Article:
The father-in-law who conceals his losing his position (superannuated due to age) because revealing it makes it difficult to ignore the mortality issues: i.e., being too old for the job means . . .

Written by Leisureguy

29 September 2015 at 2:12 pm

Posted in Movies & TV

Women in sports and social media

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A very interesting article that is also, I think, very important to read. Julie DiCaro reports in Sports Illustrated:

Editor’s Note: The following contains offensive, vulgar language used to address an important but sensitive subject matter. Reader discretion is advised.

The first time I was ever called a “cunt,” at least to my “face,” was on a sports blog in 2006. The comment that evoked the slur had nothing to do with the guy who aimed it at me. I had disagreed—politely—with something he had said about the Cubs’ starting lineup, and that prompted a reply along the lines of “Why would you bat Todd Walker second, you filthy cunt?” (If I recall correctly, it was because Walker had an OPS of almost .900 in spring training, but I digress.)

The offender had often debated lineups with other posters on the site, whose audience was almost all male. While I didn’t expect him to send me flowers for offering a different opinion, I certainly didn’t anticipate that kind of response. The site moderator quickly rebuked the offender and deleted the comment, but the message got through loud and clear: “You may not share your sports opinion while, at the same time, being a woman.”

Nine years later, in the midst of the Patrick Kane rape investigation, I found myself working from home Friday, having received a threat on Twitter that hit a little too close to home.

As an anchor for a prominent Chicago sports radio station, I understand my opinions are much more open to commentary now than they were 10 years ago, but this particular tweet contained personal details, and I simply did not feel entirely safe walking to my office. It didn’t help matters that I, like far too many women, am a rape victim, but I wasn’t taking any chances with my safety.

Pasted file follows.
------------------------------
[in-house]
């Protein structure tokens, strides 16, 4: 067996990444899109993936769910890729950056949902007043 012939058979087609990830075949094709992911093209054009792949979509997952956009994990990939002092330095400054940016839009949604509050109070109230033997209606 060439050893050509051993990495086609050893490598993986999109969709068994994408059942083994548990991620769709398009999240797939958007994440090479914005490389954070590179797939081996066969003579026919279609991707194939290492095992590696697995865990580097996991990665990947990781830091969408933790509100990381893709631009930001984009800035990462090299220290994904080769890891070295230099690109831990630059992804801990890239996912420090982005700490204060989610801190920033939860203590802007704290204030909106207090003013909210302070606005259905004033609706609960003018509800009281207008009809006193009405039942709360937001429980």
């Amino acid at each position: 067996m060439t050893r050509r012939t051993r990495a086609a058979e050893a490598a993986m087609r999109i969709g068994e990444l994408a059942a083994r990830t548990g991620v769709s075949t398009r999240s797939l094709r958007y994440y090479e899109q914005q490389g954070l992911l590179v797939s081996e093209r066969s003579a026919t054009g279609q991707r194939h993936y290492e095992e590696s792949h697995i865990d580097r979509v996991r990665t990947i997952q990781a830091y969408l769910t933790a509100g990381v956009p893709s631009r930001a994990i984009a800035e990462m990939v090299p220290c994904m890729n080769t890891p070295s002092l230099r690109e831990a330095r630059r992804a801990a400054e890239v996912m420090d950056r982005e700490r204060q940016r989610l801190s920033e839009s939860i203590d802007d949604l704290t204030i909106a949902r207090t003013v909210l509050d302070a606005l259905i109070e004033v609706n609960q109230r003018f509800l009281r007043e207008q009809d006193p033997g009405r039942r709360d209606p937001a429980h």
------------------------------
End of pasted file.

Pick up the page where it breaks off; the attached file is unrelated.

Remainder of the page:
That threatening tweet, like the “cunt” comment nine years ago, was deleted immediately, but other unsettling remarks remained: . . .

Continue reading.

Written by Leisureguy

29 September 2015 at 1:05 pm

Posted in Daily life, Media

Wall Street in action: A big hand for the free market

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Pam Martens and Russ Martens write in Wall Street on Parade:

Stocks were variously spiking and tanking from moment to moment in early morning trade and much of the problem resides in one eight letter word – Glencore. The Switzerland-based industrial metals producer and commodity trading firm has lost over 75 percent of its share value this year, dumping 29 percent of that just yesterday. Two of the major credit ratings agencies, Moody’s and Standard & Poor’s, have stated they may downgrade the debt of the company. Credit markets have effectively made those rating outlooks moot and already started trading the debt as junk. The Lehman Brothers’ analogy is being made by market pundits.

As if all of this weren’t causing enough market angst, yesterday UK investment firm Investec issued a research report on Glencore, suggesting that shareholders could be wiped out if low raw material prices persist. The report stated: “In effect, debt becomes 100% of enterprise value and the company is solely working to repay debt obligations.”

The market has watched the cost of buying Credit Default Swaps (CDS) on Glencore debt jump dramatically and the added worry is just which financial institutions are on the hook to pay on those bets. That same kind of opacity persisted during the Lehman debacle, leading to credit markets seizing up.